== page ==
I can’t recall being so underwhelmed by any recent Federal Budget.
It has left me with the feeling that this budget has been constructed with nothing other than the upcoming election in mind. It’s got Scott Morrison’s fingerprints all over it.
It is a cynical endeavour to sprinkle cash in the areas where it is presumed votes can be shored up or bought. Where criticisms of long-standing Government failings can be countered with a last minute spend.
It seems entirely disingenuous. Morrison’s political ambitions have been prioritised over any view of our future. For sure, some level of ‘vote buying’ is to be expected in an election year. It would be naïve to expect anything less.
Yet it is the total absence of anything that meaningfully changes our economic outlook in the long run that disappoints.
The Federal Budget is an opportunity for any Government to reveal the expected economic impact of their ‘big hairy audacious goals’. To reveal the numbers behind their long-term strategy for Australia. To tell us what they stand for. Josh Frydenberg has been a pretty good Treasurer, in my view. With this budget, he hasn’t given us anything to look forward to.
Nothing to interrupt us and make us say “hang on, this mob has got a pretty decent plan for us, I want to see how this plays out”. As such, it may well be his last budget announcement. I wonder then, as he sits back in his rocking chair 30 years from now, reflecting on his career, will he regret not standing up to be counted? Will he wish he had taken this opportunity to set the direction of our economy for decades to come? Time will tell.
In this post, we cover the budget announcements and in particular, focus on what’s in it for you.
As we continue the economic bounce back it is a shame that migration levels have not increased as employers struggle to find suitably skilled staff.
The Tax Office’s crackdown on multinationals and wealthy people will continue with an expected $2.1 billion in additional revenue expected in the next financial year. If you have any queries regarding your tax obligations, please contact us at BridgePoint Group for expert advice.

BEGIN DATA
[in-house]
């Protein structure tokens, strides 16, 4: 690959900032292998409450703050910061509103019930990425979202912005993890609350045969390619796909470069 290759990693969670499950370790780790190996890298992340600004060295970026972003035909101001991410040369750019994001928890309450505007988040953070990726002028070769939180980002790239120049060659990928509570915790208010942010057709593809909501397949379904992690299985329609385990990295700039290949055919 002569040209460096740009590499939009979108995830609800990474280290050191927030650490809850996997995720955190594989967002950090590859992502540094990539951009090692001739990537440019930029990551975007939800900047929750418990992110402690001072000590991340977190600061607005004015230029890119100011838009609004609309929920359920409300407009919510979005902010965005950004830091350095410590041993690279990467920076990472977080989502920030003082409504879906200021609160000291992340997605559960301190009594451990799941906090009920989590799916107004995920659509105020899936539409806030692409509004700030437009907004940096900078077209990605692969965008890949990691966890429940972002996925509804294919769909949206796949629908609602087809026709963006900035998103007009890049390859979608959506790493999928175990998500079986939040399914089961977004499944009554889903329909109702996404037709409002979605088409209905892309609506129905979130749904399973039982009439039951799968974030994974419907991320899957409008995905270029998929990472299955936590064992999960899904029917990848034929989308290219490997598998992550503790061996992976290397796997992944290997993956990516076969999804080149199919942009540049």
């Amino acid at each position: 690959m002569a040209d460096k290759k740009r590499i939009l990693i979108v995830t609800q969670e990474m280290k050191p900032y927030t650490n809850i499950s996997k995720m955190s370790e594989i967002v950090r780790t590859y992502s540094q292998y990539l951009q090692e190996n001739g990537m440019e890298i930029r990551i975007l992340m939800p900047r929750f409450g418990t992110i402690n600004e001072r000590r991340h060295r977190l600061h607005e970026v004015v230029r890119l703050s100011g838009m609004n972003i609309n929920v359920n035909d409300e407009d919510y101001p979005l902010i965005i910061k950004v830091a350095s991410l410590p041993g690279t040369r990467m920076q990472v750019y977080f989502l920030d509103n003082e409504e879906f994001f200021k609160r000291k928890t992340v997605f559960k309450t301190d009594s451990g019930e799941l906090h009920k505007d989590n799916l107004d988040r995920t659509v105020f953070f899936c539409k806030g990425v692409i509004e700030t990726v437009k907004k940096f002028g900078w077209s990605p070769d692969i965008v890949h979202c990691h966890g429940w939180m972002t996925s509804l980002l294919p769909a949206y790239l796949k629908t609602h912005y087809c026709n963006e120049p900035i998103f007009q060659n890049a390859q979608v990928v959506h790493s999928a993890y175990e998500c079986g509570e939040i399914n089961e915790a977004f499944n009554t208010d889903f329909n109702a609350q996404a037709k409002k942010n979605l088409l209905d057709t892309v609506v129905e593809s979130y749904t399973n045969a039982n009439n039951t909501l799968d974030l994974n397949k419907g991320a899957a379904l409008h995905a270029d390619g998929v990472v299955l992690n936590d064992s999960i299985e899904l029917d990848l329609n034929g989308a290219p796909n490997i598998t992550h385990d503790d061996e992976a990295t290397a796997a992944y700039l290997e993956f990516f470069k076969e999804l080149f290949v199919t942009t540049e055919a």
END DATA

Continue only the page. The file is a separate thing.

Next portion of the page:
The Government has continued infrastructure development with $18 billion for new road and rail projects around the country. Jobs and efficiency will be a positive by-product but in truth, $18 billion doesn’t go far when we are talking about infrastructure. Defence industries also were beneficiaries in the budget with an $15 billion east coast submarine base provided for, as well as upgrades to the Henderson shipyard in WA and other defence projects. On the topic of defence (this time its cyber defence) there has been $9.9 billion (over a ten-year period) to create jobs and expand cyber and intelligence capabilities. The project, called REDSPICE, will create 1,900 jobs and improve our capabilities to defend all businesses (especially the most vulnerable small-business sector) from cyber-attacks. Given what’s happening in the world right now, this is a welcome spend. It’s difficult to know whether it’s enough in dollar terms, or whether it will be effective in its execution.
Russia’s invasion of the Ukraine has seen fuel prices increase dramatically (this is obviously not our government’s fault). The government has cut its fuel excise by 22¢ a litre for six months until September 28. Considering the average fuel price for unleaded in North Sydney for the last week (to 30th March 2022) was $2.05 per litre (diesel $2.19 per litre), it is like putting a band-aid on a gaping wound, especially for businesses where fuel is a substantial cost. The impact of such high fuel prices is also hammering families, especially those that have to drive to work.